The regional event series will visit four cities between October 24 and November 2, including Washington DC, Chicago, Dallas and San Francisco. Attendees who register before August 31 will receive early bird pricing and a one-year subscription to Windows IT Pro. At $129 per person for four tracks and a full day of learning, it's worth sending the entire team to make sure you cover all the sessions. For complete agenda and speaker details, go to

TechX World, brought to you by people who understand the world you live in never fits the textbook IT infrastructure.


Roadshow Targets Oracle/SQL Server Interoperability
Cross-platform experts from Scalability Experts and Solid Quality Learning will present interoperability tips to IT professionals and DBAs who work with Oracle or SQL Server in a one-day roadshow that kicks off September 7 in Washington, D.C. Sponsored by Oracle Magazine, Windows IT Pro, HP, Intel, and Microsoft, the show will feature information about the Windows 64-bit platform for database computing, an under-the-hood tour of Oracle and SQL Server, an overview of deploying highly available Oracle and SQL Server databases, guidelines for using SQL Server business intelligence on the Oracle platform, and a research-based session about how IT professionals can prepare for the changing database job market.

The roadshow will visit 12 cities between September 7 and October 24: Washington, D.C.; Boston; Columbus, Ohio; Chicago; St. Louis; Houston; Irvine, Calif.; San Francisco; Phoenix; New York; Atlanta; and Seattle. Attendees who register before August 25 will enter a drawing for a free iPod nano sponsored by Windows IT Pro. For complete agenda and speaker information, go to



Focus: Exchange Server 2007 Beta 2 Review

Microsoft has shipped public releases of both Exchange Server 2007 Beta 2 and the first beta version of Forefront Security for Exchange Server. Read Paul Thurrott's take on these new products.

Have a question? Got answers? Join your peers in the Exchange discussion forums:
Current Threads:
Block Blank Subject Lines in E-mail
How often should I restart?
Routing Groups container in AG

The voting has ended in the Windows IT Pro Exchange & Outlook nonscientific Instant Poll for the question "Which Exchange 2007 feature appeals to you most?" Here are the results from the 25 votes:
- 24% New server roles
- 20% New management console
- 28% Windows PowerShell
- 28% Outlook 2007 integration

Tell us what you think in this month's Instant Poll:
"What's the best use for virtualization technology?"
a. Testing software
b. Consolidating servers
c. Enabling redundancy/business continuity
d. Running legacy OSs and apps

~~~~ Hot Spot: ~~~~

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by Blake Eno, [email protected]

Report On Your Exchange Server Environment
PROMODAG announced updates to its email-reporting tool, PROMODAG Reports for Microsoft Exchange Server 7.4. PROMODAG Reports measures the usage of your Exchange environment, analyzes traffic patterns, and examines mailboxes and public folders content. The integration of PROMODAG Reports Synthesis in PROMODAG Reports consolidates your PROMODAG Reports database into a smaller PROMODAG Reports Synthesis database with less detailed information to quickly produce trend reports. New reports highlight access rights to mailboxes, messages forwarded and replied to, user defined rules, and global traffic trends. For more information, contact PROMODAG at 888-696-5404.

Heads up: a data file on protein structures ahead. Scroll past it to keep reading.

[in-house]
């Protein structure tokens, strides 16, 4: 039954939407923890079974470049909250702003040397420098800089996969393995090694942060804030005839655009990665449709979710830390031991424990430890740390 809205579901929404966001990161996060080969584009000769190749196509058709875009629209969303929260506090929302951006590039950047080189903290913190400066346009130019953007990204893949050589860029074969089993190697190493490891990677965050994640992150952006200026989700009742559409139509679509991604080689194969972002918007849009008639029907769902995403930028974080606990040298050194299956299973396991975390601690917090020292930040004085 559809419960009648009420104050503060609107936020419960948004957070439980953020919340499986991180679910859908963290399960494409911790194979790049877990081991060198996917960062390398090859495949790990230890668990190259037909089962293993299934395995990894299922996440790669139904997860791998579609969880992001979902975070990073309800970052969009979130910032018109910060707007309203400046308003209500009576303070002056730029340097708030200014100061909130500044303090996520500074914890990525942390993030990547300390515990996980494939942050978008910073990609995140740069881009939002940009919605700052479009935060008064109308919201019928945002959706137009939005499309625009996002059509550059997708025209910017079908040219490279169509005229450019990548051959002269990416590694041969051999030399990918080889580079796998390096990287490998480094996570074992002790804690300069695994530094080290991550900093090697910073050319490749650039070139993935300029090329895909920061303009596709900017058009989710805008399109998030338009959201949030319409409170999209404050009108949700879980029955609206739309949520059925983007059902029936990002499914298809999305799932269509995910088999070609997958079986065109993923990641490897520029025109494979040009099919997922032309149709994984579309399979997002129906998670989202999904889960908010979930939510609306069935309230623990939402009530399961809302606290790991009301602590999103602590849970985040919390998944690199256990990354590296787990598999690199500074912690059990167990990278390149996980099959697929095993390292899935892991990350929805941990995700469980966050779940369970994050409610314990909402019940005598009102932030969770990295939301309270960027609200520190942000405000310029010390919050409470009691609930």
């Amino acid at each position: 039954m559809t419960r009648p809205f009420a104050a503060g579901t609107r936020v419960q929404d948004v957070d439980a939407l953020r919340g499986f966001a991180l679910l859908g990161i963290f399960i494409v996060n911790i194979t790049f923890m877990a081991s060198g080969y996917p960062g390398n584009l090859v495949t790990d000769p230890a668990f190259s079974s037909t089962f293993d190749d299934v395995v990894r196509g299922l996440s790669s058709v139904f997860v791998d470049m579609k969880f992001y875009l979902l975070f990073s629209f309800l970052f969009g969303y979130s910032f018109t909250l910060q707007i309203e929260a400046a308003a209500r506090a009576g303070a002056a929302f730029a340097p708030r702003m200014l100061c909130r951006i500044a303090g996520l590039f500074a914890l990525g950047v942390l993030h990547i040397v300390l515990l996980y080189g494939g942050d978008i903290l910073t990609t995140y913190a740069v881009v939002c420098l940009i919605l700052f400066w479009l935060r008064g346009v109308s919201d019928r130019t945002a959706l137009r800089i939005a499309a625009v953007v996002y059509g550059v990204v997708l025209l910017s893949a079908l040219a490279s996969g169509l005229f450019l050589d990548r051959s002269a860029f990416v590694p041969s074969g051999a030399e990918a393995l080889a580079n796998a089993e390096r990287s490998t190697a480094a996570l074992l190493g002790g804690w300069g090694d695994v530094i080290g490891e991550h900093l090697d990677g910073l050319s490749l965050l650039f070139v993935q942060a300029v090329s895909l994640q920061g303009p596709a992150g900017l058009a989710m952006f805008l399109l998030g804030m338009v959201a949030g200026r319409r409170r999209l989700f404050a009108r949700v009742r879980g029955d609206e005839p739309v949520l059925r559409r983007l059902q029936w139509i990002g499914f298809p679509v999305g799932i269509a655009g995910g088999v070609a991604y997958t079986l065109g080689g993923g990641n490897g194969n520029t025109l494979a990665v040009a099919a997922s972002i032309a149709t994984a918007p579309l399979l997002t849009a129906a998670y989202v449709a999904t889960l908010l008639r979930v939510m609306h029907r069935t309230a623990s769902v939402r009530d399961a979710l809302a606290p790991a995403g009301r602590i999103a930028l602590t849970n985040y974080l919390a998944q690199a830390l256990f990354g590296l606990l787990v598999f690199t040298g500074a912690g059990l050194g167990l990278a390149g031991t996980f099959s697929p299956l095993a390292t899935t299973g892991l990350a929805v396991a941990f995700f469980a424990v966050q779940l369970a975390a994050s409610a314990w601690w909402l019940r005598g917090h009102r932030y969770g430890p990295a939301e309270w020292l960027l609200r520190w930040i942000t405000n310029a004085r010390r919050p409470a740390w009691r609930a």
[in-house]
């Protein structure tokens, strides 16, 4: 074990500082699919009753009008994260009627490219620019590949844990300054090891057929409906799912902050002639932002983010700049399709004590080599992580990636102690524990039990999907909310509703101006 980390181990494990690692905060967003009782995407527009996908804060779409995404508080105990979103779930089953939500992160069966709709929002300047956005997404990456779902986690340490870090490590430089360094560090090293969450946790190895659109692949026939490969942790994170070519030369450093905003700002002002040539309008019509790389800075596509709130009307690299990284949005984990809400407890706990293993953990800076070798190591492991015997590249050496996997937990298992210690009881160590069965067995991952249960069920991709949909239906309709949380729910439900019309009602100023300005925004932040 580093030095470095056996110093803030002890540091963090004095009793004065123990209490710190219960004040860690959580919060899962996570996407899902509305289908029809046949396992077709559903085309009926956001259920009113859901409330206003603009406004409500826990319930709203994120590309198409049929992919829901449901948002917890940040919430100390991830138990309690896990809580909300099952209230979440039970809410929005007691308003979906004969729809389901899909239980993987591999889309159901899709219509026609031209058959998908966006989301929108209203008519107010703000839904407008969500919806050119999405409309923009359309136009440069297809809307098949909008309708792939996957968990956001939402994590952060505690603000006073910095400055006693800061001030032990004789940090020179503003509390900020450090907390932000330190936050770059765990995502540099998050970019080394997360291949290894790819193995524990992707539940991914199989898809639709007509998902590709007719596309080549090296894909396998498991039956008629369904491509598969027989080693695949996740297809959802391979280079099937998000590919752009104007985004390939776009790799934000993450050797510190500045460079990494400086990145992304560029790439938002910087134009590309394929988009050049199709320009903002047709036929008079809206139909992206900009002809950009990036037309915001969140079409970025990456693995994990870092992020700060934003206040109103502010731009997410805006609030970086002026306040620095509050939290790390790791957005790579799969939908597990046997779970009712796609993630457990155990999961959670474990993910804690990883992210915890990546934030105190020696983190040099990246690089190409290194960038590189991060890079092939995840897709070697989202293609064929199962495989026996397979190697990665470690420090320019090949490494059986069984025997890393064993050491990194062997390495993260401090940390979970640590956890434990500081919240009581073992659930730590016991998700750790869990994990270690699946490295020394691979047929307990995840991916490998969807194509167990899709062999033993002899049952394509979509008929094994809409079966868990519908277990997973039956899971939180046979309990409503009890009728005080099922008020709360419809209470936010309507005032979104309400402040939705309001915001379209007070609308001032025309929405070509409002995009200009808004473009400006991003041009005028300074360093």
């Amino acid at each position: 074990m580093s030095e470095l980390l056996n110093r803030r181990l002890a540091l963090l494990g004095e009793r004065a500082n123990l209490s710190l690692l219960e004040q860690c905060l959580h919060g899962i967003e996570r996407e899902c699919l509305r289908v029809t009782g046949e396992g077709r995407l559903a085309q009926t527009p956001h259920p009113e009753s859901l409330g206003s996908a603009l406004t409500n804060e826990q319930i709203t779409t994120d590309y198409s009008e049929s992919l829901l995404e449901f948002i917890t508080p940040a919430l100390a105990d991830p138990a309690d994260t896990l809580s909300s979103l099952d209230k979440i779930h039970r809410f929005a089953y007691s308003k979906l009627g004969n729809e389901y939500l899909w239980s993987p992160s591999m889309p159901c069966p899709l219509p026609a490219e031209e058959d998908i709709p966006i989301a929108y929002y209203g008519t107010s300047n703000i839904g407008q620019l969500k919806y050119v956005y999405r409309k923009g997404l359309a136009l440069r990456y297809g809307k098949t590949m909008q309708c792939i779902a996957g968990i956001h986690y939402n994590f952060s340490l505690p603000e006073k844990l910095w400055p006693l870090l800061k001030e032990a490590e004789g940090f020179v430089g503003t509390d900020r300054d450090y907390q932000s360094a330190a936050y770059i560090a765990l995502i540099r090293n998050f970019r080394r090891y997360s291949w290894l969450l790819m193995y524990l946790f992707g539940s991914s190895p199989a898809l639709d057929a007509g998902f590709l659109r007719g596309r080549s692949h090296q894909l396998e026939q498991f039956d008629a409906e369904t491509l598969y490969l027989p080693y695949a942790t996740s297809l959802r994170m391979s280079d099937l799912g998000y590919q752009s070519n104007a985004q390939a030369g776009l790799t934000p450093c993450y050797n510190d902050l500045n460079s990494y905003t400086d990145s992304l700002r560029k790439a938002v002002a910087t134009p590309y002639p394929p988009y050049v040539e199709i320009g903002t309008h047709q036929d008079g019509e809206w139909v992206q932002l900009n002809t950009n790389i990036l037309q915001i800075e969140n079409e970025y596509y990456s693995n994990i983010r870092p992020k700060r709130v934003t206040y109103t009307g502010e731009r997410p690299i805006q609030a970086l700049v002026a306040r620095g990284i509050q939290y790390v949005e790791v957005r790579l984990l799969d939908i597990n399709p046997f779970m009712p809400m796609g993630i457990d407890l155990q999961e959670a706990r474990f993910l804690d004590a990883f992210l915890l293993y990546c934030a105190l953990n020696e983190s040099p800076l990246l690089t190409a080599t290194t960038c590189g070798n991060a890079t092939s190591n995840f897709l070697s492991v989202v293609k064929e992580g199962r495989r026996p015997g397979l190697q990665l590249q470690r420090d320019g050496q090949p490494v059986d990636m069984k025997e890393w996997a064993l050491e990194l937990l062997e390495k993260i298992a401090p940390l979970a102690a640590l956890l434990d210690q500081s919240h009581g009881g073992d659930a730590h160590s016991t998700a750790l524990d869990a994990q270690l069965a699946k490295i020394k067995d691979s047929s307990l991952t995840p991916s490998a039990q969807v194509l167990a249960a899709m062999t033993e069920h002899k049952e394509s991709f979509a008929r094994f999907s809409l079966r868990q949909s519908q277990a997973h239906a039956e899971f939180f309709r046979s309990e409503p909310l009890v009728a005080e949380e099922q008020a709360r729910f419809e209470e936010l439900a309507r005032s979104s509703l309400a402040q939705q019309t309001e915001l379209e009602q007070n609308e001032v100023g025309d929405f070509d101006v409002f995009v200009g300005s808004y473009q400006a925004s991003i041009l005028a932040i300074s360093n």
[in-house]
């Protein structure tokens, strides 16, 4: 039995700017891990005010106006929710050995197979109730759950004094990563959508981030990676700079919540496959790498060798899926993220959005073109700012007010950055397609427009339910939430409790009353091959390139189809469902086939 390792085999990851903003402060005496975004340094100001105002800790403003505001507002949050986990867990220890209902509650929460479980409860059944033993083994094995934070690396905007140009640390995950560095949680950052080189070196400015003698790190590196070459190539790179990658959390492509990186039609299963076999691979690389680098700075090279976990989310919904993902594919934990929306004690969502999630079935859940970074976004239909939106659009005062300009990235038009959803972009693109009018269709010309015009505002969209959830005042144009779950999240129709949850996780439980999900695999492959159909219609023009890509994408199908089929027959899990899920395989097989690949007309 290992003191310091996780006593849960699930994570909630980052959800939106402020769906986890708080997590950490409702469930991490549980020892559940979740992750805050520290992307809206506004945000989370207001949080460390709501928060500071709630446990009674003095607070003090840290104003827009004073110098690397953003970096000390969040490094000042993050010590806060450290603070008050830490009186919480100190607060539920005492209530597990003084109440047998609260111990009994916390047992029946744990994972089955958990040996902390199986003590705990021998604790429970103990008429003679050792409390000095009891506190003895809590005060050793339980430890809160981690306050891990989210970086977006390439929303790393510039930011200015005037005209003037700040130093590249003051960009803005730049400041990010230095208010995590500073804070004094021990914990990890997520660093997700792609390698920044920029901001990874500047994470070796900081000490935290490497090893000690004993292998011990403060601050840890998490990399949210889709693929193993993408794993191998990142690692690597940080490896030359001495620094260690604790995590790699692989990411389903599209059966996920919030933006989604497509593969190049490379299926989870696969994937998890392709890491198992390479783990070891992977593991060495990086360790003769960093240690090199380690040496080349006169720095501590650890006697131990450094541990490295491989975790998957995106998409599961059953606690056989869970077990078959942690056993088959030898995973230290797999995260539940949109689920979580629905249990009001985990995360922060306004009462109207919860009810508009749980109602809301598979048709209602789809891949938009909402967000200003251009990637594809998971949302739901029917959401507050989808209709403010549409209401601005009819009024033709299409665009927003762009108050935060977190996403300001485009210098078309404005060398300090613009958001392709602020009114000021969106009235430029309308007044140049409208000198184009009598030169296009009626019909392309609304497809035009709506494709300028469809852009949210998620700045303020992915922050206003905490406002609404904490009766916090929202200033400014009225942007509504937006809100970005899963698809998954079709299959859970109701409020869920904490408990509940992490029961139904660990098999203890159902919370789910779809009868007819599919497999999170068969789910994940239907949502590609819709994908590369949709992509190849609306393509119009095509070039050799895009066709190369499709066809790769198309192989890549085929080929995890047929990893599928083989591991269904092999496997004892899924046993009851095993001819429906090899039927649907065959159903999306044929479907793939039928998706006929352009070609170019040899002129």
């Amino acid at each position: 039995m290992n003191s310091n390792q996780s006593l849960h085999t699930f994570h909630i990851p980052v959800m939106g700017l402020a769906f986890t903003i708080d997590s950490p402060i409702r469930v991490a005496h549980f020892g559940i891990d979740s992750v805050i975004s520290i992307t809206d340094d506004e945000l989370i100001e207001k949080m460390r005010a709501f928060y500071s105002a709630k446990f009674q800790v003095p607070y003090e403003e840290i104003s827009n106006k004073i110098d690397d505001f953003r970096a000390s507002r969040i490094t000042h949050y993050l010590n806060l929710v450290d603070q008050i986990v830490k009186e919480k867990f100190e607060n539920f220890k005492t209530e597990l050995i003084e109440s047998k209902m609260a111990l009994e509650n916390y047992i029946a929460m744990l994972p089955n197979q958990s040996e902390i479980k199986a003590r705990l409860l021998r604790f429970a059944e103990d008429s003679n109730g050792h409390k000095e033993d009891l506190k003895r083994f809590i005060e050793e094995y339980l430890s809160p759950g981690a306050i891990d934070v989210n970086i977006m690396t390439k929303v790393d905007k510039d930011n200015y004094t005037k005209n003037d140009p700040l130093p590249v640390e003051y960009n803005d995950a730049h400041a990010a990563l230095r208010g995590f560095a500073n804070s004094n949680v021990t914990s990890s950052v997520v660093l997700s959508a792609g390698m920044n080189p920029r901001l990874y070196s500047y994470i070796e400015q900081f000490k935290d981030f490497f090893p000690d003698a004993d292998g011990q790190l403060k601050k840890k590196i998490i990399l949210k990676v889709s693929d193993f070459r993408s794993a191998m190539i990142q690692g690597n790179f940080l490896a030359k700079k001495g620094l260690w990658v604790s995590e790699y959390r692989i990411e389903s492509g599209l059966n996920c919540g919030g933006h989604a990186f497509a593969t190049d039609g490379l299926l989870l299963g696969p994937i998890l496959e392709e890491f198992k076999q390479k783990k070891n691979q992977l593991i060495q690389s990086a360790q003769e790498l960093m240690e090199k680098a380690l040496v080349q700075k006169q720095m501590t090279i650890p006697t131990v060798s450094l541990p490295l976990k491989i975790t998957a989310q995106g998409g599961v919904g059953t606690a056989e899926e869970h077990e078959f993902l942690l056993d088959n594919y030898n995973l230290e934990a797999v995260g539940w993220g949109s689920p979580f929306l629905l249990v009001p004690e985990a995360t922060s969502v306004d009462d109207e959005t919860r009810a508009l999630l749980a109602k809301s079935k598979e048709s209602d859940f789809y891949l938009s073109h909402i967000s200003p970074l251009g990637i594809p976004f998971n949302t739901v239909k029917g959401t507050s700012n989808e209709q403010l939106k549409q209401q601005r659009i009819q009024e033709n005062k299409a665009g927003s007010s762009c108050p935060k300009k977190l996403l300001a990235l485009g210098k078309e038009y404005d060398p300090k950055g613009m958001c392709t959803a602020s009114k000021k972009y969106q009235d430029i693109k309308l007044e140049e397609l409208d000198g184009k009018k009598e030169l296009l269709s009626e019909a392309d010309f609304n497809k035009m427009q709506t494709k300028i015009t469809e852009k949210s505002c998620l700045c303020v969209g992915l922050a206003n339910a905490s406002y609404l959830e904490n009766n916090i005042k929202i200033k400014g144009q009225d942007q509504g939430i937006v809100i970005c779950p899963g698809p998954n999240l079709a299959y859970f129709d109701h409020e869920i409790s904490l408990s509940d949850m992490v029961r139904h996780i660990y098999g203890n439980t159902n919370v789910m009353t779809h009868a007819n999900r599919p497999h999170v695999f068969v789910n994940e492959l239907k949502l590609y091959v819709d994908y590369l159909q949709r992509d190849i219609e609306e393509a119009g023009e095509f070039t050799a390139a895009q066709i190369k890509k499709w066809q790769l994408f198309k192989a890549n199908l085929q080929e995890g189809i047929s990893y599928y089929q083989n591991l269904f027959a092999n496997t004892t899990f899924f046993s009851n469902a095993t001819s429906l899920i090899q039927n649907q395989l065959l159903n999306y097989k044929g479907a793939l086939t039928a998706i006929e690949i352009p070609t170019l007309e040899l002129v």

Wanted: your reviews of products you've tested and used in production. Share your experiences and ratings of products to "[email protected]" and get a Best Buy gift certificate.


These Windows-related events, papers, and resources will help you keep your knowledge and skills up to date and help you deploy, secure, and maintain the latest Exchange- and Windows-related technologies. For additional resources, visit

Exchange & Office 2007 Roadshow Coming to EMEA!
Get the facts about deploying Exchange & Office 2007! You'll come away with a clear understanding of how to implement a best-practices migration to Exchange Server 2007 and how you and your end users can get the most out of Office 2007, and you'll learn more about Windows Vista.

Is your continuity solution letting you down? If you're not getting 100% coverage against lost or missing messages, even for short, unplanned outages, you might be jeopardizing your messaging system's integrity and your company's productivity. Learn how to manage disruptions to your messaging environment without breaking the bank in the process. View the on-demand Web seminar today!

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Any unscheduled downtime--especially of your Exchange systems--can quickly affect your company's bottom line. Learn the essential skills to reduce downtime to minutes instead of hours.

Are you ready for the next spyware attack? Make sure--learn from industry expert Mark Joseph Edwards. Protect against emerging spyware threats, including rootkits, keyloggers, and distribution methods. View the on-demand Web seminar today!